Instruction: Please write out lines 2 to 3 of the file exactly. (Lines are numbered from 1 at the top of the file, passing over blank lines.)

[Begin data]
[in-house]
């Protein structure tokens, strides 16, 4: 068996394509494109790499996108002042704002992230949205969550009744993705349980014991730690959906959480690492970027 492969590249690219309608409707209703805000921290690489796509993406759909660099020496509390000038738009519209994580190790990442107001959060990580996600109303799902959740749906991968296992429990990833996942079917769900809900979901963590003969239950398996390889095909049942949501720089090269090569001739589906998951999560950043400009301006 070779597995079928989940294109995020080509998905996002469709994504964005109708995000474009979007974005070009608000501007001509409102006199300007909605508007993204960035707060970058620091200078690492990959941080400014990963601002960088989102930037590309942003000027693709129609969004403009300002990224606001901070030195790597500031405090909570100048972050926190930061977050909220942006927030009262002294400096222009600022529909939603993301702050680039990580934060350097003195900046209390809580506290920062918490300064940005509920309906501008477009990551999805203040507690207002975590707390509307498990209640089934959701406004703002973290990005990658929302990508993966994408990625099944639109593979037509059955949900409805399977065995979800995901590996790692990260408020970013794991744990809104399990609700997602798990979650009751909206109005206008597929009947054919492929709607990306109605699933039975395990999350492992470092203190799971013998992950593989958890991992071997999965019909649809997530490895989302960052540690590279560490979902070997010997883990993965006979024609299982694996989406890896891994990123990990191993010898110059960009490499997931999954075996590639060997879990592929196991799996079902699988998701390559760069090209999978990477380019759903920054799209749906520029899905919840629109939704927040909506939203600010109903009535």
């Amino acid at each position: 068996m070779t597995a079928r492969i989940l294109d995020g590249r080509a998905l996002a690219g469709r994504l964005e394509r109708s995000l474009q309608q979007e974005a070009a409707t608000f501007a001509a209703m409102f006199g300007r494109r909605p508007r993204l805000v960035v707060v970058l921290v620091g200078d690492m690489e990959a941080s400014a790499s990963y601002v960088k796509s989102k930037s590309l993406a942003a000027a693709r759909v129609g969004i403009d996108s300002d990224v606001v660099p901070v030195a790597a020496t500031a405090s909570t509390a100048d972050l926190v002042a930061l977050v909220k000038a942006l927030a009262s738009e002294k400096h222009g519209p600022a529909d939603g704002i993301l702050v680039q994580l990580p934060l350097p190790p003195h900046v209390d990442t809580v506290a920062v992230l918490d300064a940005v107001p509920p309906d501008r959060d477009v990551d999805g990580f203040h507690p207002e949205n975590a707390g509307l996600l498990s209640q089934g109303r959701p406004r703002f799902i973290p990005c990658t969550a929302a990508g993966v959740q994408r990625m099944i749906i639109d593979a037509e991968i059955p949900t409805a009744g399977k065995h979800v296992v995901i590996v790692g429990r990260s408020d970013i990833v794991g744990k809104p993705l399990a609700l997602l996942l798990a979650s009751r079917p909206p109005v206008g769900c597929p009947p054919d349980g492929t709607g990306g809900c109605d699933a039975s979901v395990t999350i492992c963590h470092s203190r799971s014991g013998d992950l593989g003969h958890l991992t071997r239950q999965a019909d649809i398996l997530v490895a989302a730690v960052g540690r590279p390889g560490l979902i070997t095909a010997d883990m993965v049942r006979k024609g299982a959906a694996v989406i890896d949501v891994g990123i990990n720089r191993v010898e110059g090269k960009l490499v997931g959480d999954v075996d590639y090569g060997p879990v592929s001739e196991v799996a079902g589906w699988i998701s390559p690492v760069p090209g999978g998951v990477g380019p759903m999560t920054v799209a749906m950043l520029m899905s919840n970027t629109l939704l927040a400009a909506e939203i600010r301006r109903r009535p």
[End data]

């Protein structure tokens, strides 16, 4: 068996394509494109790499996108002042704002992230949205969550009744993705349980014991730690959906959480690492970027 492969590249690219309608409707209703805000921290690489796509993406759909660099020496509390000038738009519209994580190790990442107001959060990580996600109303799902959740749906991968296992429990990833996942079917769900809900979901963590003969239950398996390889095909049942949501720089090269090569001739589906998951999560950043400009301006 070779597995079928989940294109995020080509998905996002469709994504964005109708995000474009979007974005070009608000501007001509409102006199300007909605508007993204960035707060970058620091200078690492990959941080400014990963601002960088989102930037590309942003000027693709129609969004403009300002990224606001901070030195790597500031405090909570100048972050926190930061977050909220942006927030009262002294400096222009600022529909939603993301702050680039990580934060350097003195900046209390809580506290920062918490300064940005509920309906501008477009990551999805203040507690207002975590707390509307498990209640089934959701406004703002973290990005990658929302990508993966994408990625099944639109593979037509059955949900409805399977065995979800995901590996790692990260408020970013794991744990809104399990609700997602798990979650009751909206109005206008597929009947054919492929709607990306109605699933039975395990999350492992470092203190799971013998992950593989958890991992071997999965019909649809997530490895989302960052540690590279560490979902070997010997883990993965006979024609299982694996989406890896891994990123990990191993010898110059960009490499997931999954075996590639060997879990592929196991799996079902699988998701390559760069090209999978990477380019759903920054799209749906520029899905919840629109939704927040909506939203600010109903009535």
């Amino acid at each position: 068996m070779t597995a079928r492969i989940l294109d995020g590249r080509a998905l996002a690219g469709r994504l964005e394509r109708s995000l474009q309608q979007e974005a070009a409707t608000f501007a001509a209703m409102f006199g300007r494109r909605p508007r993204l805000v960035v707060v970058l921290v620091g200078d690492m690489e990959a941080s400014a790499s990963y601002v960088k796509s989102k930037s590309l993406a942003a000027a693709r759909v129609g969004i403009d996108s300002d990224v606001v660099p901070v030195a790597a020496t500031a405090s909570t509390a100048d972050l926190v002042a930061l977050v909220k000038a942006l927030a009262s738009e002294k400096h222009g519209p600022a529909d939603g704002i993301l702050v680039q994580l990580p934060l350097p190790p003195h900046v209390d990442t809580v506290a920062v992230l918490d300064a940005v107001p509920p309906d501008r959060d477009v990551d999805g990580f203040h507690p207002e949205n975590a707390g509307l996600l498990s209640q089934g109303r959701p406004r703002f799902i973290p990005c990658t969550a929302a990508g993966v959740q994408r990625m099944i749906i639109d593979a037509e991968i059955p949900t409805a009744g399977k065995h979800v296992v995901i590996v790692g429990r990260s408020d970013i990833v794991g744990k809104p993705l399990a609700l997602l996942l798990a979650s009751r079917p909206p109005v206008g769900c597929p009947p054919d349980g492929t709607g990306g809900c109605d699933a039975s979901v395990t999350i492992c963590h470092s203190r799971s014991g013998d992950l593989g003969h958890l991992t071997r239950q999965a019909d649809i398996l997530v490895a989302a730690v960052g540690r590279p390889g560490l979902i070997t095909a010997d883990m993965v049942r006979k024609g299982a959906a694996v989406i890896d949501v891994g990123i990990n720089r191993v010898e110059g090269k960009l490499v997931g959480d999954v075996d590639y090569g060997p879990v592929s001739e196991v799996a079902g589906w699988i998701s390559p690492v760069p090209g999978g998951v990477g380019p759903m999560t920054v799209a749906m950043l520029m899905s919840n970027t629109l939704l927040a400009a909506e939203i600010r301006r109903r009535p």